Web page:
It sounds like a great idea: Move people out of long-stay nursing facilities and back into their communities, and give them flexibility to spend government dollars on the care they need. Such a change could make care more person-centered and reduce costs. But a federal/state demonstration aimed at achieving that goal has moved very few people.
For six years, the federal government and state Medicaid officials have been giving people the opportunity to return to their communities through a $4 billion demonstration program called Money Follows the Person. Although 41 states are participating, less than one percent of nursing home residents have successfully made the transition, and most of them were younger people with disabilities.
Many people live in nursing homes because Medicaid often pays for care only in those facilities. Many could benefit from an opportunity to return to their communities. But the MFP program shows just how hard it is to get them there.
Over its life, according to a new report by Mathematica Policy Research, the program has moved a total of only about 35,000 people back into their communities. Only about 37 percent–12,924–were aged 65 or older. Four in ten lived in just three states—Ohio, Texas, and Washington.
Over time, many people leave the program. Some die. Others are readmitted to nursing facilities. As a result, in June, 2013 about 9,400 were participating in MFP. In the first half of 2013, 4,812 new participants enrolled– about 1,800 of them older adults. To put that in context, The Kaiser Family Foundation estimates that in 2011, about 1.3 million people lived in nursing facilities.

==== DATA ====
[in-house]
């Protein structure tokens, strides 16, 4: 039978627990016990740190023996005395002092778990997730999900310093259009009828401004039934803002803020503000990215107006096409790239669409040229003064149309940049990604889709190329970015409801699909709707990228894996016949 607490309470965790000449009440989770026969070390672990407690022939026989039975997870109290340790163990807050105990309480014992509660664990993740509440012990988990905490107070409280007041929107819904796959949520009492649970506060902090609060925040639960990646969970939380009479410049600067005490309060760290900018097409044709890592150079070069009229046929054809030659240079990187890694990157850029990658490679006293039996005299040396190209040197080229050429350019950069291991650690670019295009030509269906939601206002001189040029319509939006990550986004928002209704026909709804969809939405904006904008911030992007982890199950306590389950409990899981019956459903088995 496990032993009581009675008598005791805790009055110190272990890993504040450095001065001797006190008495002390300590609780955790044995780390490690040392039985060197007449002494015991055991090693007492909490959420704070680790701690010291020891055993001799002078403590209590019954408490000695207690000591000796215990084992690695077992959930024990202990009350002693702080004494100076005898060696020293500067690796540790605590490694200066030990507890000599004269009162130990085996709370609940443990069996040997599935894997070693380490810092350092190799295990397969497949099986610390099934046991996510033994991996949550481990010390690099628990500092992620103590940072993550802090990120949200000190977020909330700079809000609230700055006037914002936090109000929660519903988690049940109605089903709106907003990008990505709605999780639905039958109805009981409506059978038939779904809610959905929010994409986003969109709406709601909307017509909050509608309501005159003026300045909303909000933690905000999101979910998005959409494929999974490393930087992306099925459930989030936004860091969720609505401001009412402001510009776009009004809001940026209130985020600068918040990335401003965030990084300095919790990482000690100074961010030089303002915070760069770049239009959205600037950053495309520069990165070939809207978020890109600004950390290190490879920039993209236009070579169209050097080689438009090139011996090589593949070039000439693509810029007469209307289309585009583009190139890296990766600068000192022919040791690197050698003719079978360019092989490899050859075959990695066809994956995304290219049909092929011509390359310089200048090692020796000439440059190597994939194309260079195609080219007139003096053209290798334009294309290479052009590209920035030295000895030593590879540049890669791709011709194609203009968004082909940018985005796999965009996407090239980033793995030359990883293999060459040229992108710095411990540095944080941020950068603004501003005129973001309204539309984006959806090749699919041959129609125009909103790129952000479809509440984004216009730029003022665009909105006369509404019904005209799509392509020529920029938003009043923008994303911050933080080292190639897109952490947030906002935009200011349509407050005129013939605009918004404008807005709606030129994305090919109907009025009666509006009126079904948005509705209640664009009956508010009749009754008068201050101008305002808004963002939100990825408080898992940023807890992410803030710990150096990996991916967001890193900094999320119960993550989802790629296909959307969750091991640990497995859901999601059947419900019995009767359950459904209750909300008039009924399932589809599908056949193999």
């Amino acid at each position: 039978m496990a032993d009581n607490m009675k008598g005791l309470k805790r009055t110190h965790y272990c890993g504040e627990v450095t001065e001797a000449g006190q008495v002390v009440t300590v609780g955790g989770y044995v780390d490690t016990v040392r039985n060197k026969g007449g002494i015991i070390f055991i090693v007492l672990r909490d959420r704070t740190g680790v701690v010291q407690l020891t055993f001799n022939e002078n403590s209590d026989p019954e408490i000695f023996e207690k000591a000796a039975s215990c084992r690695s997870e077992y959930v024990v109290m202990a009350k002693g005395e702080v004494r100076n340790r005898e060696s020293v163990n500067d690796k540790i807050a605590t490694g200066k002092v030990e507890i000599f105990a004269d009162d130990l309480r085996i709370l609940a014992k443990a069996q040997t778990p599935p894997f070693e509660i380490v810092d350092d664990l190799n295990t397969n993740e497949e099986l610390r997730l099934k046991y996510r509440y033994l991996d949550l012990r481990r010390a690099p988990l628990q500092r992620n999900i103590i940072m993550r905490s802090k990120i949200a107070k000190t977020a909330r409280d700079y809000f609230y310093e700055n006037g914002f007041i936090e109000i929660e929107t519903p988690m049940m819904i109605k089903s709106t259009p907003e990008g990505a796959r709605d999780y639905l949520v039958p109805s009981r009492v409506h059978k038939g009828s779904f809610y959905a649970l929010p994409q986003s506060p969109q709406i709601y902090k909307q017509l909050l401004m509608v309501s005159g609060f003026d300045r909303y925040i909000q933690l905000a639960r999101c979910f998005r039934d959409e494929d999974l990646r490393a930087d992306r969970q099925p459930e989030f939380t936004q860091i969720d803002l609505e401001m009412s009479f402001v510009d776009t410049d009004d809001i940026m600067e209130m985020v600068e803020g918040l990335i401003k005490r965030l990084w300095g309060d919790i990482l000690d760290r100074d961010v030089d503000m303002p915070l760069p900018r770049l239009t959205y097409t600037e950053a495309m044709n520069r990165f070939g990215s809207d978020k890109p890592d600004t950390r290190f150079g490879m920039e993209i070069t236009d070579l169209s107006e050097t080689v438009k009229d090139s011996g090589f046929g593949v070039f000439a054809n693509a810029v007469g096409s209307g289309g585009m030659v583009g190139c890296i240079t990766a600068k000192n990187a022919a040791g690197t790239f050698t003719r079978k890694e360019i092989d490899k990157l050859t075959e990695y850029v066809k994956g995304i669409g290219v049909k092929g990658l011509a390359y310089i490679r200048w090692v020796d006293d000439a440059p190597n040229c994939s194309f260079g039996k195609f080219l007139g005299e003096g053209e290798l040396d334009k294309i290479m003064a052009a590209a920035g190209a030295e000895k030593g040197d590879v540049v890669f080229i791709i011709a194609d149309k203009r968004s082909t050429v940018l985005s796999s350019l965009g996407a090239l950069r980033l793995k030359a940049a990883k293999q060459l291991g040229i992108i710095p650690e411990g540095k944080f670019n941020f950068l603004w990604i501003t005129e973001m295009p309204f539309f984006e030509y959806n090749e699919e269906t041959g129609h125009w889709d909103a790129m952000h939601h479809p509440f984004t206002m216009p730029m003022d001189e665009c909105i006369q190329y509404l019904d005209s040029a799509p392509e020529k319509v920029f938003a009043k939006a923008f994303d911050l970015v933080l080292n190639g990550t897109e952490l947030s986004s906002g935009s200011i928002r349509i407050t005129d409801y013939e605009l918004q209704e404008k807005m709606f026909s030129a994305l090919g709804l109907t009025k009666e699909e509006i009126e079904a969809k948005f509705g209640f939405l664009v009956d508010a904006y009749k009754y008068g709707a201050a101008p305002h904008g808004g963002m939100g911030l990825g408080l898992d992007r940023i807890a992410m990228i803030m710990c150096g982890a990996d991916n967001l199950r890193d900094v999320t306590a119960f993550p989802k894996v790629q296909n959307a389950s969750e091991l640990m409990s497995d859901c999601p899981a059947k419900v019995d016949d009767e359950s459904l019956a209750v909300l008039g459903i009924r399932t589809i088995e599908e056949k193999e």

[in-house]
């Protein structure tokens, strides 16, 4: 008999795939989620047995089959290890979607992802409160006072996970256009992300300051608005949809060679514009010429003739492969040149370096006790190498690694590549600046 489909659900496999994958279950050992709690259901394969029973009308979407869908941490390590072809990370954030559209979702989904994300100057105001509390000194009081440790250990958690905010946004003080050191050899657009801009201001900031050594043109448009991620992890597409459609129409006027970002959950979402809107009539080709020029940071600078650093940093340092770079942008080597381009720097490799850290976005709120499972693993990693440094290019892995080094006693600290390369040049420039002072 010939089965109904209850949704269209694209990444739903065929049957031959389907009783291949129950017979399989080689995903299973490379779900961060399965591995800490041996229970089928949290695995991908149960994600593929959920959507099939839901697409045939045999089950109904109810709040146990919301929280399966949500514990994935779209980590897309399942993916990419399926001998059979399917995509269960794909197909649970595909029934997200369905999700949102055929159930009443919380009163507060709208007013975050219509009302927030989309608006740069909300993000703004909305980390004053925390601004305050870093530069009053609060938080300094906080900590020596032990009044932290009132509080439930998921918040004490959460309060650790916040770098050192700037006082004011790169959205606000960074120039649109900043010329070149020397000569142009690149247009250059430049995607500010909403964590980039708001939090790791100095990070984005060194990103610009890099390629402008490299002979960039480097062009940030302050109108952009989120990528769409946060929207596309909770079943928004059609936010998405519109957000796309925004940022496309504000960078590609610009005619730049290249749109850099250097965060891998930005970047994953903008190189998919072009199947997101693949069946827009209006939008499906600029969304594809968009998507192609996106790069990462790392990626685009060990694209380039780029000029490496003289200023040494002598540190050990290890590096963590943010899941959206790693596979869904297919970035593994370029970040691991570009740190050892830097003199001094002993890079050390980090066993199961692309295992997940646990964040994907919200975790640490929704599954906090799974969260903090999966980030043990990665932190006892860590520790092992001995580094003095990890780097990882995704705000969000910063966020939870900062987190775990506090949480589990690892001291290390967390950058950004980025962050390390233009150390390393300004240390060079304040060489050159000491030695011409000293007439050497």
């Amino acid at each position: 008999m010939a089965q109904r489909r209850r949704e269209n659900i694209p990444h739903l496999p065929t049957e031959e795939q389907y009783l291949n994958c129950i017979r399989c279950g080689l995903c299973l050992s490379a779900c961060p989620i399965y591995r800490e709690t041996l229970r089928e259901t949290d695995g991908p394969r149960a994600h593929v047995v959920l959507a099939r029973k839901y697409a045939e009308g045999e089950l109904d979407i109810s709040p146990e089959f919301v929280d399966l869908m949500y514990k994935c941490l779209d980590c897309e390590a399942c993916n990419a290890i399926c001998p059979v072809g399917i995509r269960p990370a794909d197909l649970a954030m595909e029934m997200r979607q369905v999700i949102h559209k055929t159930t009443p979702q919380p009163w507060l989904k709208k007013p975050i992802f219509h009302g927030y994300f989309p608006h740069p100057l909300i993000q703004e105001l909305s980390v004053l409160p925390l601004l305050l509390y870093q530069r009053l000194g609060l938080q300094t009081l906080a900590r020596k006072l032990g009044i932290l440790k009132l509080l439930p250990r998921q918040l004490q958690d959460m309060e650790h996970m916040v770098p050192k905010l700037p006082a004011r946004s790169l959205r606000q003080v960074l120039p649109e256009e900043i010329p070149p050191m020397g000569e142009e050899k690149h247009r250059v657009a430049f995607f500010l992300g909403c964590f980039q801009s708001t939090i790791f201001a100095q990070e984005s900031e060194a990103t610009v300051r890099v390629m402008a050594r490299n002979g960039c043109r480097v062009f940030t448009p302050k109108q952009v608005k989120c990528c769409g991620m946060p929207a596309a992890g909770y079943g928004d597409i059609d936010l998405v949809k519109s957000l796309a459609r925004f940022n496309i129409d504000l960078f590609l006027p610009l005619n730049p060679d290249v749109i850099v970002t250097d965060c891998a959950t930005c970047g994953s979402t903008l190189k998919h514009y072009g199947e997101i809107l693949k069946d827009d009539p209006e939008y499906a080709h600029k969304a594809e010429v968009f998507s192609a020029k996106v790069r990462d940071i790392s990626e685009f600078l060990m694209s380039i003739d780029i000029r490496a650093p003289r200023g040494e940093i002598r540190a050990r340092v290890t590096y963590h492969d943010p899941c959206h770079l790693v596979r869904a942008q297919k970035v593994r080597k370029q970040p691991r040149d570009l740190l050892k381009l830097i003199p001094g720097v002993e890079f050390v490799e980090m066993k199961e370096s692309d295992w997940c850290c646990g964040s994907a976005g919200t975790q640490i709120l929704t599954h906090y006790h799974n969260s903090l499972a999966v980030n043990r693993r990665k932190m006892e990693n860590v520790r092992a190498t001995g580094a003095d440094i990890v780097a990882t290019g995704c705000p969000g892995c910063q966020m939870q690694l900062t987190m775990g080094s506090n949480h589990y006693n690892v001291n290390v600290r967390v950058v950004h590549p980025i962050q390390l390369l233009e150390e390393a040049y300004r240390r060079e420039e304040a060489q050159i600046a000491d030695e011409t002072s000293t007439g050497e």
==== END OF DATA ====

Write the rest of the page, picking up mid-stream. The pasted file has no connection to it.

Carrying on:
Some who leave facilities come back. In June, 2013, about 6 percent of all participants, and about 8 percent of seniors, returned to facility care—the highest rate in four years. While some states reported no reinstitutionalizations, six (Kansas, Kentucky, Nevada, Oklahoma, Rhode Island, and Tennessee) said more than one-quarter of their older enrollees had to go back to facilities. In Rhode Island, half of participants over 65 made the round-trip.
Why has the program struggled so much? The main reason may be the lack of accessible, affordable housing. It seems obvious, but you can’t expect people to return to their communities if they have nowhere to live. This is a particular problem with seniors, who may have sold their homes to pay to get into a nursing home in the first place, or may have moved because they could no longer safely live in their old house.
Since MFP is a Medicaid-based program, participants have few assets and very limited income. Thus, most need subsidized housing unless they move in with relatives. According to Mathematica, 27 states reported a lack of accessible affordable housing, and 22 reported a shortage of rental vouchers.
The MFP program is yet another example of how hard it is for the frail elderly to live in the community without the necessary infrastructure of housing, transportation, nutrition, and other social supports. Medicaid-funded home health aides alone are not enough.
It may be that some nursing home residents would like to move but simply cannot, perhaps because their physical or cognitive limitations are too severe or because they do not have the family supports they need.
Interestingly, from January to June 2013, nearly one-quarter of those who left a nursing facility under MFP moved into a group home or assisted living facility.
MFP’s attempt to give people more independence and flexibility by letting them manage their own budgets and supervise their own aides has also been a disappointment. Nationwide, in the first half of 2013, just 1,420 people were managing their own budgets and 921 had hired their own personal assistants.
Congress has funded MFP through 2019. The concept is terrific. But, so far at least, it has failed to unlock the nursing home door for many frail seniors.